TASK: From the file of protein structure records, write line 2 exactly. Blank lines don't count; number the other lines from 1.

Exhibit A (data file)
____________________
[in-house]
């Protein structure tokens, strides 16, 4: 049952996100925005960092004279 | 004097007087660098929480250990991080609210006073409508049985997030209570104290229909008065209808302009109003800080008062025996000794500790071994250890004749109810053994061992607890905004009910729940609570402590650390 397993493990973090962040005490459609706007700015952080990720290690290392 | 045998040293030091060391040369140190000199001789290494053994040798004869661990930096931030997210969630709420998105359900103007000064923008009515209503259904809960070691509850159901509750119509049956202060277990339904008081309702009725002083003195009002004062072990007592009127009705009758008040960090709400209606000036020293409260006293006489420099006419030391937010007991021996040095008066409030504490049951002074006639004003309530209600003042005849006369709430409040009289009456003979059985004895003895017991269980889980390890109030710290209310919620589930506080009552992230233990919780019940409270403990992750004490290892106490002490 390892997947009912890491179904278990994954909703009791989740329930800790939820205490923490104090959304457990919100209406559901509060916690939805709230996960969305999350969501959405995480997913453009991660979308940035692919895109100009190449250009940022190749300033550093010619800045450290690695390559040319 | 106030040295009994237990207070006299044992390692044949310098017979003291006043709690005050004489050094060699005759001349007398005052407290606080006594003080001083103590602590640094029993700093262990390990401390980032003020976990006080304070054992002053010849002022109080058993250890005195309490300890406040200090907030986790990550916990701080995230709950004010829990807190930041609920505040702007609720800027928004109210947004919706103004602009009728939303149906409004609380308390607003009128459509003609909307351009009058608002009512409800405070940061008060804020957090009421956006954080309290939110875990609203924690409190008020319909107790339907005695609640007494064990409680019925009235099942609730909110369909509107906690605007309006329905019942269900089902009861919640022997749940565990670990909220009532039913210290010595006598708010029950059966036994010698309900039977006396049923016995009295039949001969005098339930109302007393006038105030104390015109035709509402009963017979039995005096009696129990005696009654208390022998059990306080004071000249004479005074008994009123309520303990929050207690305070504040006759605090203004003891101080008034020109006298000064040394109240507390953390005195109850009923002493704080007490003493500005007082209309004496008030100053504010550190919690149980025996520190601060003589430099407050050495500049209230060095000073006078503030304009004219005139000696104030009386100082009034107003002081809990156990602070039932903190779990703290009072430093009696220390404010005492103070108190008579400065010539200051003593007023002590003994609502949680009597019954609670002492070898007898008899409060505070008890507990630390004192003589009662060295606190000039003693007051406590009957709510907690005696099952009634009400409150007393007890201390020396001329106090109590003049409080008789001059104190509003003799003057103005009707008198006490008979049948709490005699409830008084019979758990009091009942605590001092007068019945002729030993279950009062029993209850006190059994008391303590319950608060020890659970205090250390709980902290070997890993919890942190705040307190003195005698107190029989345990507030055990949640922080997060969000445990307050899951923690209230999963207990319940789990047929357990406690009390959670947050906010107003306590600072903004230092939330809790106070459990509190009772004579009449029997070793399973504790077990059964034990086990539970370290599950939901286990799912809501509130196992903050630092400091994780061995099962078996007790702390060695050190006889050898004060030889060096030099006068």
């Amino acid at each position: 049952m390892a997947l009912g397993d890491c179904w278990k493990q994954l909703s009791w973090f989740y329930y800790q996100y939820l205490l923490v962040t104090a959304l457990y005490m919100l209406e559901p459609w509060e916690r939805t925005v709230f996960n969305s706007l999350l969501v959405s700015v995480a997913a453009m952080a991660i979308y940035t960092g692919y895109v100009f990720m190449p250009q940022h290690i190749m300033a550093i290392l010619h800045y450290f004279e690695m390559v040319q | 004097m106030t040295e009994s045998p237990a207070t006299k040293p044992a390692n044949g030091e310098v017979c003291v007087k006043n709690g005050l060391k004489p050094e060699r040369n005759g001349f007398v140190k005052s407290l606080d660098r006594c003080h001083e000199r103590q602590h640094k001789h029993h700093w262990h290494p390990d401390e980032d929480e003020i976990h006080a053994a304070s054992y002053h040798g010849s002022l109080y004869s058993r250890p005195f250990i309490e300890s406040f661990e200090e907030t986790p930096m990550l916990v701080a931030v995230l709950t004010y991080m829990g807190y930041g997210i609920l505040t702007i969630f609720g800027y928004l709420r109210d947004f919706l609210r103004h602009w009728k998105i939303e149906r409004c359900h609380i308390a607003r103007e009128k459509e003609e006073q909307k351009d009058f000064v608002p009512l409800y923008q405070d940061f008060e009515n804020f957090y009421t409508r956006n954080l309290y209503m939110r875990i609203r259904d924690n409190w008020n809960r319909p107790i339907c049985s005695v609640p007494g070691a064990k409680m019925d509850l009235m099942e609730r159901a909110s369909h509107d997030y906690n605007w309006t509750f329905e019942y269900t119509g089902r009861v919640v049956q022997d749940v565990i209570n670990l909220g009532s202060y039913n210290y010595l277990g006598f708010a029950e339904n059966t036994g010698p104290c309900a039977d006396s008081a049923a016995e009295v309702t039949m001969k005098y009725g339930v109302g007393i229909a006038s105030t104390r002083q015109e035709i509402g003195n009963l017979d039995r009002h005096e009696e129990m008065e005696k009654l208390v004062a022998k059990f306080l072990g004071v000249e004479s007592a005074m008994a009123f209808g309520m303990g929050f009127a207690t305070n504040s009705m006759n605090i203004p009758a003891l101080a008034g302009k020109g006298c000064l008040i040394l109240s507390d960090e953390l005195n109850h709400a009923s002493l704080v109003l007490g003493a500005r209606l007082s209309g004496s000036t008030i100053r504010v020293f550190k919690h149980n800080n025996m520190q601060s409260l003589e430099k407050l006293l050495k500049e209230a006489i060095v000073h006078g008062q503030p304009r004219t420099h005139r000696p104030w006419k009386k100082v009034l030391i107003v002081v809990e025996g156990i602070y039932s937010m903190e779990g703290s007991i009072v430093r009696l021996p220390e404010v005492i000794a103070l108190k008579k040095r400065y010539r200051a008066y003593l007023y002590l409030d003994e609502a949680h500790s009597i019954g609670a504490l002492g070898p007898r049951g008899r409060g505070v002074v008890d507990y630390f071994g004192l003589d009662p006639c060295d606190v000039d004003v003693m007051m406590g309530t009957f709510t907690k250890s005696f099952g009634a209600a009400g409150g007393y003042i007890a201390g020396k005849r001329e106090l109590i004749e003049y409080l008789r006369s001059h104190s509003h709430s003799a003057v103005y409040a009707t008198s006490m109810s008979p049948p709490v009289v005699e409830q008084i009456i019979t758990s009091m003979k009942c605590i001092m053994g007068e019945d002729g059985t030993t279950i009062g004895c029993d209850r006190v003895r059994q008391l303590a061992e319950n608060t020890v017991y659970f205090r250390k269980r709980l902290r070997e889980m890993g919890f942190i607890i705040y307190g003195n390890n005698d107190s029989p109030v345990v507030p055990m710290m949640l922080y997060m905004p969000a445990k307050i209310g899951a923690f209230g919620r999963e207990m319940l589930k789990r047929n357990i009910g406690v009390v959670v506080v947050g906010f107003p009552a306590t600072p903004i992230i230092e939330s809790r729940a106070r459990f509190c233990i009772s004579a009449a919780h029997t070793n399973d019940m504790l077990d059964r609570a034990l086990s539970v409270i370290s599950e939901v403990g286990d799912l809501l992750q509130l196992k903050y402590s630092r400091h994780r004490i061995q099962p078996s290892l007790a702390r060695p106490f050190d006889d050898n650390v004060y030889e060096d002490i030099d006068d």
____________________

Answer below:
């Protein structure tokens, strides 16, 4: 049952996100925005960092004279 | 004097007087660098929480250990991080609210006073409508049985997030209570104290229909008065209808302009109003800080008062025996000794500790071994250890004749109810053994061992607890905004009910729940609570402590650390 397993493990973090962040005490459609706007700015952080990720290690290392 | 045998040293030091060391040369140190000199001789290494053994040798004869661990930096931030997210969630709420998105359900103007000064923008009515209503259904809960070691509850159901509750119509049956202060277990339904008081309702009725002083003195009002004062072990007592009127009705009758008040960090709400209606000036020293409260006293006489420099006419030391937010007991021996040095008066409030504490049951002074006639004003309530209600003042005849006369709430409040009289009456003979059985004895003895017991269980889980390890109030710290209310919620589930506080009552992230233990919780019940409270403990992750004490290892106490002490 390892997947009912890491179904278990994954909703009791989740329930800790939820205490923490104090959304457990919100209406559901509060916690939805709230996960969305999350969501959405995480997913453009991660979308940035692919895109100009190449250009940022190749300033550093010619800045450290690695390559040319 | 106030040295009994237990207070006299044992390692044949310098017979003291006043709690005050004489050094060699005759001349007398005052407290606080006594003080001083103590602590640094029993700093262990390990401390980032003020976990006080304070054992002053010849002022109080058993250890005195309490300890406040200090907030986790990550916990701080995230709950004010829990807190930041609920505040702007609720800027928004109210947004919706103004602009009728939303149906409004609380308390607003009128459509003609909307351009009058608002009512409800405070940061008060804020957090009421956006954080309290939110875990609203924690409190008020319909107790339907005695609640007494064990409680019925009235099942609730909110369909509107906690605007309006329905019942269900089902009861919640022997749940565990670990909220009532039913210290010595006598708010029950059966036994010698309900039977006396049923016995009295039949001969005098339930109302007393006038105030104390015109035709509402009963017979039995005096009696129990005696009654208390022998059990306080004071000249004479005074008994009123309520303990929050207690305070504040006759605090203004003891101080008034020109006298000064040394109240507390953390005195109850009923002493704080007490003493500005007082209309004496008030100053504010550190919690149980025996520190601060003589430099407050050495500049209230060095000073006078503030304009004219005139000696104030009386100082009034107003002081809990156990602070039932903190779990703290009072430093009696220390404010005492103070108190008579400065010539200051003593007023002590003994609502949680009597019954609670002492070898007898008899409060505070008890507990630390004192003589009662060295606190000039003693007051406590009957709510907690005696099952009634009400409150007393007890201390020396001329106090109590003049409080008789001059104190509003003799003057103005009707008198006490008979049948709490005699409830008084019979758990009091009942605590001092007068019945002729030993279950009062029993209850006190059994008391303590319950608060020890659970205090250390709980902290070997890993919890942190705040307190003195005698107190029989345990507030055990949640922080997060969000445990307050899951923690209230999963207990319940789990047929357990406690009390959670947050906010107003306590600072903004230092939330809790106070459990509190009772004579009449029997070793399973504790077990059964034990086990539970370290599950939901286990799912809501509130196992903050630092400091994780061995099962078996007790702390060695050190006889050898004060030889060096030099006068």